There are many famous harbours and rivers across the globe that are traversed by equally famous passenger ferries including the Hythe Ferry, Gosport Ferry, Woolwich Ferry, Mersey Ferry, Manly Ferry, Star Ferry and New York’s Staten Island Ferry. The latter was founded in 1817 and links the Whitehall Terminal on Manhattan Island (Lower Manhattan, NYC) with the St. George Terminal on Staten Island, a route with a distance of 5.2 miles (8.4km/4.5-nautical miles). The Staten Island Ferry is free, generally employs 8 or 9 passenger vessels and transports around 22 million passengers a year between the two locations. The most recent figures available for the link show that 25.20 million passengers were carried in 2019. On a normal weekday that offers 117 ferry crossings with 4 ferries in service, this iconic operation is used by a staggering 70,000 people and has been described as one of the last remaining vestiges of an entire ferry system in New York City that transported people to/from Manhattan before the bridges were built. The 22-minute crossing, which is free of charge, also doubles as an excellent sightseeing service for tourists. Over 40,000 ferry crossings are made annually with weekend schedules usually providing 3 ferries and around 96 trips per day.

The ferries ply their trade day and night, 24 hours a day, 7 days a week and are owned and maintained by the New York City Department of Transport.

The ferry fleet consists of several generations of vessel. Although subject to change as newbuilds are delivered, the 2021 operational fleet list read as follows:-

Alice Austen – Austen Class – 500gt/built 1986/1,280 passengers. Named after an American photographer

John Noble – Austen Class – 500gt/built 1986/1,280 passengers. Named after a renowned maritime artist

John F. Kennedy – 2,109gt/built 1965/3,500 passengers. Named after John Fitzgerald Kennedy

Shipwrecked Mariners Xmas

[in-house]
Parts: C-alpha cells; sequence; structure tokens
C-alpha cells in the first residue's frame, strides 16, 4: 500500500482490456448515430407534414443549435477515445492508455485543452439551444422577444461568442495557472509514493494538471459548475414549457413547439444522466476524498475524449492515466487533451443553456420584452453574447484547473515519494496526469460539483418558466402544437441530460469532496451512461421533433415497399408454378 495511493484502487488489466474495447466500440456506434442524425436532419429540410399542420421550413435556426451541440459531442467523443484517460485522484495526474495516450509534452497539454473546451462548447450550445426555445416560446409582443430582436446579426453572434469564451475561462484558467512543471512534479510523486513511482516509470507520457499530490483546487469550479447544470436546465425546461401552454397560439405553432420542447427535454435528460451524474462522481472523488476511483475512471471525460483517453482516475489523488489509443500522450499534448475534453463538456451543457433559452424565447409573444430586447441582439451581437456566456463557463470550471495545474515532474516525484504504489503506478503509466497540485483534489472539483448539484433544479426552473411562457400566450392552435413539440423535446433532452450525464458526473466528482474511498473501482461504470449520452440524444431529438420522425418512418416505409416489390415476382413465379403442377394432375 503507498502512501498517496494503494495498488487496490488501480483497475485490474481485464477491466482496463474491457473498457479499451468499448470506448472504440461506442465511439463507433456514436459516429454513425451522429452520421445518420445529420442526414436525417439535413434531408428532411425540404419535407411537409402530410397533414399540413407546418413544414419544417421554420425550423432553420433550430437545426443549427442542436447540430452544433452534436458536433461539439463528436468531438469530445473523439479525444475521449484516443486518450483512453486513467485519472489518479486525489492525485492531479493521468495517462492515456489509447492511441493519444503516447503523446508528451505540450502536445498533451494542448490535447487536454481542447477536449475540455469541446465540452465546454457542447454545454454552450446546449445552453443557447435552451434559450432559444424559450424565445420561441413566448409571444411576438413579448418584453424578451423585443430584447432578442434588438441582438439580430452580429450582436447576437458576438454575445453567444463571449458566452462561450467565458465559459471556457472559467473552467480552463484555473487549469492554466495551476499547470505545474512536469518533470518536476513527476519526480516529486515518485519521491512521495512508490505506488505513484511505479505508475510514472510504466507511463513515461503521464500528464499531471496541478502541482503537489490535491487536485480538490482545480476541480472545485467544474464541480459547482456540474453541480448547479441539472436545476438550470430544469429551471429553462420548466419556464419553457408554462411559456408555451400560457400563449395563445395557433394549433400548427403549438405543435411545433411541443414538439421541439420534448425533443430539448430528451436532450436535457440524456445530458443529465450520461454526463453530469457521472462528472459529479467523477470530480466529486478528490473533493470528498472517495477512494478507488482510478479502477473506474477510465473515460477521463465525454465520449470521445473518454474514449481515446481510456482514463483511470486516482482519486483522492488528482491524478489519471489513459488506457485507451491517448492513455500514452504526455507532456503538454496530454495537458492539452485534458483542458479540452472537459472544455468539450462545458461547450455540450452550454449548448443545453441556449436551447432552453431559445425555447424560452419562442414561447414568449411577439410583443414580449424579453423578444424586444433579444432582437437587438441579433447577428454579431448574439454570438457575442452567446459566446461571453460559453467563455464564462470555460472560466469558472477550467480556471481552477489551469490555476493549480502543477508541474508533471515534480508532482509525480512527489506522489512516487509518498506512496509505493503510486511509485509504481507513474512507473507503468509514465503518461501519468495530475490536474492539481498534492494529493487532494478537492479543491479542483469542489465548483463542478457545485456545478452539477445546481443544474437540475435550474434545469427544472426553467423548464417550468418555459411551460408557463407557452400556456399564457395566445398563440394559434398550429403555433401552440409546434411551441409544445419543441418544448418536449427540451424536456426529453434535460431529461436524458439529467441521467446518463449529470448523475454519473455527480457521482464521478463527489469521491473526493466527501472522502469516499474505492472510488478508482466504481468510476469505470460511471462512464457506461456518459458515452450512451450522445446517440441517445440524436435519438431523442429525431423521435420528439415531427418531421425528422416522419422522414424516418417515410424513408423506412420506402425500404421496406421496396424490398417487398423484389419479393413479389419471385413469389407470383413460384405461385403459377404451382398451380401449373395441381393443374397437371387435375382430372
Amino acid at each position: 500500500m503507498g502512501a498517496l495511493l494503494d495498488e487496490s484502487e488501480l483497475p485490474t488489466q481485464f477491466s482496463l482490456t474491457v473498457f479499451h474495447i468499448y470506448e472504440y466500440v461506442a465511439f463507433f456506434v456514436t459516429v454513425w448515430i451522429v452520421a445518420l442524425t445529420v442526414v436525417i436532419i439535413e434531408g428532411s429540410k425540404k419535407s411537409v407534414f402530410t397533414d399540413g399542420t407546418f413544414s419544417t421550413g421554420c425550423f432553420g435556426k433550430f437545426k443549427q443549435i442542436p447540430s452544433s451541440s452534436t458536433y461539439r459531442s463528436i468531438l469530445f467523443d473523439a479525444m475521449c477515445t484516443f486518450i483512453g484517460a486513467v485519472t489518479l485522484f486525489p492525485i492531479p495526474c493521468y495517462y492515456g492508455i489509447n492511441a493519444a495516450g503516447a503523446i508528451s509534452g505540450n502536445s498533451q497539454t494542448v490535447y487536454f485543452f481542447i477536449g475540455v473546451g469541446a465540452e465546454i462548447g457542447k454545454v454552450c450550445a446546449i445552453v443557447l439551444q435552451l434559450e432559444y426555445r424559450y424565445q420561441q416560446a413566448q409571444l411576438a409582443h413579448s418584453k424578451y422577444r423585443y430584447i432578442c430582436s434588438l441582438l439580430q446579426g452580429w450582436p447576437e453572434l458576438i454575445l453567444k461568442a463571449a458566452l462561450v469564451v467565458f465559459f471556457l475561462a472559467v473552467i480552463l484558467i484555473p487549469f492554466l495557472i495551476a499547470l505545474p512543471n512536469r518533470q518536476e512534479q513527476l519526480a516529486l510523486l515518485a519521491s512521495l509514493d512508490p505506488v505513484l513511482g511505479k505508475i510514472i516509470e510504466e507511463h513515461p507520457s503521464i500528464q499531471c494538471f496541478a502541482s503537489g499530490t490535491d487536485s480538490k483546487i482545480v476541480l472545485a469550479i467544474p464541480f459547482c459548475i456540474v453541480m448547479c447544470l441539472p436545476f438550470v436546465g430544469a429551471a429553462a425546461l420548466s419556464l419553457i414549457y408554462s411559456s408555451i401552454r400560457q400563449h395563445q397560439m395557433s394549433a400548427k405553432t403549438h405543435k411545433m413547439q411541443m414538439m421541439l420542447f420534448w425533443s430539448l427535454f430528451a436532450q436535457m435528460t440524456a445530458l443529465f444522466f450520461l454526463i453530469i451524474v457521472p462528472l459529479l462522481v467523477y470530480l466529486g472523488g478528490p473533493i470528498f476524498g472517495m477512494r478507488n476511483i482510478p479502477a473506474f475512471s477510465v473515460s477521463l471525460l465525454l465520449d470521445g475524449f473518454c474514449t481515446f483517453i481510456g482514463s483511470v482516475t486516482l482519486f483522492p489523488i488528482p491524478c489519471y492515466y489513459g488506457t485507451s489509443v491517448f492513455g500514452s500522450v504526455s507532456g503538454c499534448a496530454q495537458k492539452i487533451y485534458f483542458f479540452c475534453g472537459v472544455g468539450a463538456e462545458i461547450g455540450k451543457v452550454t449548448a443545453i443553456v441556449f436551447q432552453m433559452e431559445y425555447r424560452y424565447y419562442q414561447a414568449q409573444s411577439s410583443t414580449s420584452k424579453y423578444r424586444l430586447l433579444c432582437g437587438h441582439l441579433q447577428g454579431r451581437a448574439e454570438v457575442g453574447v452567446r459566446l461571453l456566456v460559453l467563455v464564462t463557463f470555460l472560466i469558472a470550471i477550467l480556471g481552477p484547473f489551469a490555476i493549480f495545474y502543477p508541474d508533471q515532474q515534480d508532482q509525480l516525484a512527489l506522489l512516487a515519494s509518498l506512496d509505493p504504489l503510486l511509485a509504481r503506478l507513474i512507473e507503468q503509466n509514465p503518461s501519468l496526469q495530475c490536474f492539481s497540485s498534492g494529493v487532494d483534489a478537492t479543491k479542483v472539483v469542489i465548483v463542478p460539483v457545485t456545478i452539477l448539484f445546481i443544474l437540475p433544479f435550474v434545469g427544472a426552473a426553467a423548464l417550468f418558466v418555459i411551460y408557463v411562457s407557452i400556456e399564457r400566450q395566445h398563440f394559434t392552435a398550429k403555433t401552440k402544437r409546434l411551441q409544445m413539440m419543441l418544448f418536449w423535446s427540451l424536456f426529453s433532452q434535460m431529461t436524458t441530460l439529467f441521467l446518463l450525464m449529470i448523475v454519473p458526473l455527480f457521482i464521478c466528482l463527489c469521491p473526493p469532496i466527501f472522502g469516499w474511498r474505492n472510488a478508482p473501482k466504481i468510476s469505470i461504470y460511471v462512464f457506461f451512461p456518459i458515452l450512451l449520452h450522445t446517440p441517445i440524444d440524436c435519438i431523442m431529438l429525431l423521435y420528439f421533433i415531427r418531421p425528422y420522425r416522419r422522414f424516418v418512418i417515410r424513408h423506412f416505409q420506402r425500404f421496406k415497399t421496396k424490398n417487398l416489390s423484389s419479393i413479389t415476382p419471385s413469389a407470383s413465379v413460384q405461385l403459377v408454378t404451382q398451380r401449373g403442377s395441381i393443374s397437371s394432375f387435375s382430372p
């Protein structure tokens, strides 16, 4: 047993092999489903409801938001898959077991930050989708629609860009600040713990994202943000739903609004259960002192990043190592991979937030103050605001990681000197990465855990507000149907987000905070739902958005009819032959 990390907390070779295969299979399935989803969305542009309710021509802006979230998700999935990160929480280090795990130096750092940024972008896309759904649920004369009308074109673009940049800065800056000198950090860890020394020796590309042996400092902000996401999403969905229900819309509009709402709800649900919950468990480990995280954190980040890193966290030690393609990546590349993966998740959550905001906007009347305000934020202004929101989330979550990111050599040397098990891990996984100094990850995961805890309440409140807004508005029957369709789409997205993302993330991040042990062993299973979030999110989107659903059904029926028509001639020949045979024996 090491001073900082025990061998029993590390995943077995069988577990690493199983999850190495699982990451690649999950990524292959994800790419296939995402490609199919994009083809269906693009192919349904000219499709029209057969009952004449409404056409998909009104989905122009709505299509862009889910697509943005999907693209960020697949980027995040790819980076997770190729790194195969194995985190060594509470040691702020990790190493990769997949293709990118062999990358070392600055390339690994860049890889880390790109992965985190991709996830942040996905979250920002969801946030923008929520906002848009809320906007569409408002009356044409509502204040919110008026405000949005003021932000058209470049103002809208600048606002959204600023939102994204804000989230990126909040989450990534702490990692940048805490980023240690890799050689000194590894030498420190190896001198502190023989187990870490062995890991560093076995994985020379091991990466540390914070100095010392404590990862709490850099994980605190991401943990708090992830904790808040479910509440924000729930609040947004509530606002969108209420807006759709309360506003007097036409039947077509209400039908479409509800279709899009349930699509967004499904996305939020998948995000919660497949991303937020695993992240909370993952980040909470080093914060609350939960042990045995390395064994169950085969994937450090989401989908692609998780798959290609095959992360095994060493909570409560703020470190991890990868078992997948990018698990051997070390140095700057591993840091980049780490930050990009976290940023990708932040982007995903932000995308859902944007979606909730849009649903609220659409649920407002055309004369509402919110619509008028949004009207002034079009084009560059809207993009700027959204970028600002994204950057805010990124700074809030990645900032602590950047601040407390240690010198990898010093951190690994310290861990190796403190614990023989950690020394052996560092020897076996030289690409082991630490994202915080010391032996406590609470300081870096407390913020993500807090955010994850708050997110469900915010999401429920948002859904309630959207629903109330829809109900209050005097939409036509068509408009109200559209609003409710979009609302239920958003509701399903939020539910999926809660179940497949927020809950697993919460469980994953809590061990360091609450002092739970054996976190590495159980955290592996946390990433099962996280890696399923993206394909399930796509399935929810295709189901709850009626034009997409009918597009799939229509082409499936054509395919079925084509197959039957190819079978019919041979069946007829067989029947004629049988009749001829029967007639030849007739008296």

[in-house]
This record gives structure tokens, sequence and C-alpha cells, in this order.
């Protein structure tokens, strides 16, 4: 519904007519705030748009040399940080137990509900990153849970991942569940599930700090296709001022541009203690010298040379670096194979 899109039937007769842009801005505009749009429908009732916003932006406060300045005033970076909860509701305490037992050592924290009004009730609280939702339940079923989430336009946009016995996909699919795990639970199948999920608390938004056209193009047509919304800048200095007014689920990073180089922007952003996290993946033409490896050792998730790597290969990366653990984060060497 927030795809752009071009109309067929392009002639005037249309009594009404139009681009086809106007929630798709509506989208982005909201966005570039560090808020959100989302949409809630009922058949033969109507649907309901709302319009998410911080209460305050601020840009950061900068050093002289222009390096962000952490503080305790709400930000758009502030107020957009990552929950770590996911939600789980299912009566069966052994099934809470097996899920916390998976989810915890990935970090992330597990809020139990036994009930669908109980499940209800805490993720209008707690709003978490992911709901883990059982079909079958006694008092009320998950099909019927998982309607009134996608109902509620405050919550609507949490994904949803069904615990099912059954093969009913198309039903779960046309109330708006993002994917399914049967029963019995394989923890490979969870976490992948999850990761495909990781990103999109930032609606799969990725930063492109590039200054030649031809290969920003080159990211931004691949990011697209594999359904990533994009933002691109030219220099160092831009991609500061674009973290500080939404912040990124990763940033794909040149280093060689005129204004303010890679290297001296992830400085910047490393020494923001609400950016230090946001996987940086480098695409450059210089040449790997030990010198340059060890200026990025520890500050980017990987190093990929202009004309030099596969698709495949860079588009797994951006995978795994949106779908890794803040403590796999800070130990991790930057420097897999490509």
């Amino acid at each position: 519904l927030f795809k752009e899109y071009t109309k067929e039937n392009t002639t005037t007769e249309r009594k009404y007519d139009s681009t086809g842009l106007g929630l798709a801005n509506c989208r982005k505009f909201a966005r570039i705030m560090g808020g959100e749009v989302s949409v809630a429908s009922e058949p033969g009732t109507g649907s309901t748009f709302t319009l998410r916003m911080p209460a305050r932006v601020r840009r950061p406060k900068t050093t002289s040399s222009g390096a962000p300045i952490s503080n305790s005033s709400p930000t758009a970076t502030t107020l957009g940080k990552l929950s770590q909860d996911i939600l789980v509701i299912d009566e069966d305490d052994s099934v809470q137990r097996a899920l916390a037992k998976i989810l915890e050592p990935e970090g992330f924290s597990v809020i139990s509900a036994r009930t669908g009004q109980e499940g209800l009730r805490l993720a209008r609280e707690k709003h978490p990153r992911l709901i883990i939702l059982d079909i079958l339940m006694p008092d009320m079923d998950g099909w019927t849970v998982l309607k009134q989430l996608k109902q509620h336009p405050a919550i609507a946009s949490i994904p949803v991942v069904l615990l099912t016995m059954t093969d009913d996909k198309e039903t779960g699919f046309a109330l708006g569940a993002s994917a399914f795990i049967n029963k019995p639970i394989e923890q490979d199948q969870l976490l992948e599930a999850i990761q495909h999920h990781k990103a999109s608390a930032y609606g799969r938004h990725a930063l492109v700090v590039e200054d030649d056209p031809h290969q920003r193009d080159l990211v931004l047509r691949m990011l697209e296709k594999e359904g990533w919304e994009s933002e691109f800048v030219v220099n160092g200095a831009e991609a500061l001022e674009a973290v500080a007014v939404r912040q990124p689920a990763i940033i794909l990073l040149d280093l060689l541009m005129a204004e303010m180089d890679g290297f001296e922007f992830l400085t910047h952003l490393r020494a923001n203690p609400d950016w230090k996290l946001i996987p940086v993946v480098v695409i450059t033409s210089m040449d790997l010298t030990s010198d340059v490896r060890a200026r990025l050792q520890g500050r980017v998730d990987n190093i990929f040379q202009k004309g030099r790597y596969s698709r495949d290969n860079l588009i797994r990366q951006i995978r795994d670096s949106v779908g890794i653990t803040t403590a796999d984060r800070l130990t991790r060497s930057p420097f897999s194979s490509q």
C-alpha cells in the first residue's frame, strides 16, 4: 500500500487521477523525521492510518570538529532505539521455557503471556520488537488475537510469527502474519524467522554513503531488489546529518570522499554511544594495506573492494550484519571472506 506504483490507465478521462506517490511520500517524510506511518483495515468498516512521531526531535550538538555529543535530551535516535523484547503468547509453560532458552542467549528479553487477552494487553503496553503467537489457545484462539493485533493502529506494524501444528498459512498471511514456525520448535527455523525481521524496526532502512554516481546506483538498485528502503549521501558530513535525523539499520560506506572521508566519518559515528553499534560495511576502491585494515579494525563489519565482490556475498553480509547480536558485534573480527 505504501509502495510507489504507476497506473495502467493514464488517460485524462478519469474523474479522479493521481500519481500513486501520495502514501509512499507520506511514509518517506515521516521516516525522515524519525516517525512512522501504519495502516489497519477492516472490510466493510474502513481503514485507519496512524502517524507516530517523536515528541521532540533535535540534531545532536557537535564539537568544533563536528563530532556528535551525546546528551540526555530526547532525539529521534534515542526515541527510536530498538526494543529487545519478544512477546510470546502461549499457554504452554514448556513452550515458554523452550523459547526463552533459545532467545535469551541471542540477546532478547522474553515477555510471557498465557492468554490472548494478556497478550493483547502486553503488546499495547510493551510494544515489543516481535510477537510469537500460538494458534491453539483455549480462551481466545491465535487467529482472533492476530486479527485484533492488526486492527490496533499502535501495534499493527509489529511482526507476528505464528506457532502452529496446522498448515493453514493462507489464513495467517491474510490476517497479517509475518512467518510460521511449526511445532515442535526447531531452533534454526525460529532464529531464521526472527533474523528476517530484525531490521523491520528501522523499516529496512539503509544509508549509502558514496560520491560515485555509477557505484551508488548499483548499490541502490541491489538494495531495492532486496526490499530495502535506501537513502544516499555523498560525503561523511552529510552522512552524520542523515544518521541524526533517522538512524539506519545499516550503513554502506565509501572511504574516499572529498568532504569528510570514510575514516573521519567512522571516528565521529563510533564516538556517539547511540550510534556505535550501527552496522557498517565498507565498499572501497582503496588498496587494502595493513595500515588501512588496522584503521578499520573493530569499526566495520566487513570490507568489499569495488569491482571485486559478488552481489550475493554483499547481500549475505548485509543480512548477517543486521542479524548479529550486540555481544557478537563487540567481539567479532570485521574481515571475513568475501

Andrew J. Barberi – Barberi Class – 3,335gt/built 1981/6,000 passengers. Named after a Curtis High School football coach of the 1950s-1970s

Samuel I. Newhouse – Barberi Class – 4,570gt/built 1981/4,500 passengers. Named after a Jewish-American broadcasting businessman, magazine and newspaper publisher, born in 1895

Guy V. Molinari – Molinari Class – 3,200gt/built 2003/4,400 passengers. Named after a Representative from New York, born in New York City, 1928

Senator John J. Marchi – Molinari Class – 3,200gt/built 2004/4,400 passengers. Named after a 1921-born New York State Senator who represented Staten Island for a record 50 years

Spirit of America-God Bless America! – Molinari Class – 3,200gt/built 2004/4,400 passengers. Entered service April 2006 and the keel was built with steel from The World Trade Centre Towers. She was named to honour the Spirit and Unity of America after the 9/11 attacks.

The Staten Island Ferry originally provided a limited car ferry service but this was discontinued. Of the large vessels in the present fleet, the three Molinari Class ferries and the John F. Kennedy have the capability to convey vehicles, while the two Barberi Class ferries were built without this function. The service provides a passenger-only service, with bicycles permitted to be wheeled aboard via the lower gangway to the Main Deck. Fifteen years passed before the next Staten Island Ferry newbuild graced the waters of New York Harbour and this evolved class of vessel is the subject of the newbuild feature.

New Class for a New Era

The latest generation of Staten Island Ferry is the Ollis-Class trio of newbuilds with work on these beginning back in August 2014 following a study into the future of the ferry fleet that concluded the most economical option was to construct new ships instead of rebuilding existing members of the fleet. The Elliott Bay Design Group was awarded a contract to design the new ferries, intended to succeed the John F. Kennedy and the Andrew J. Barberi. This would result in one additional ship joining the fleet overall. In September 2014 the funding for the project, covering the construction of two of the new trio, was secured with a $191.6m federal grant from the Hurricane Sandy relief bill.

PhotoTransport

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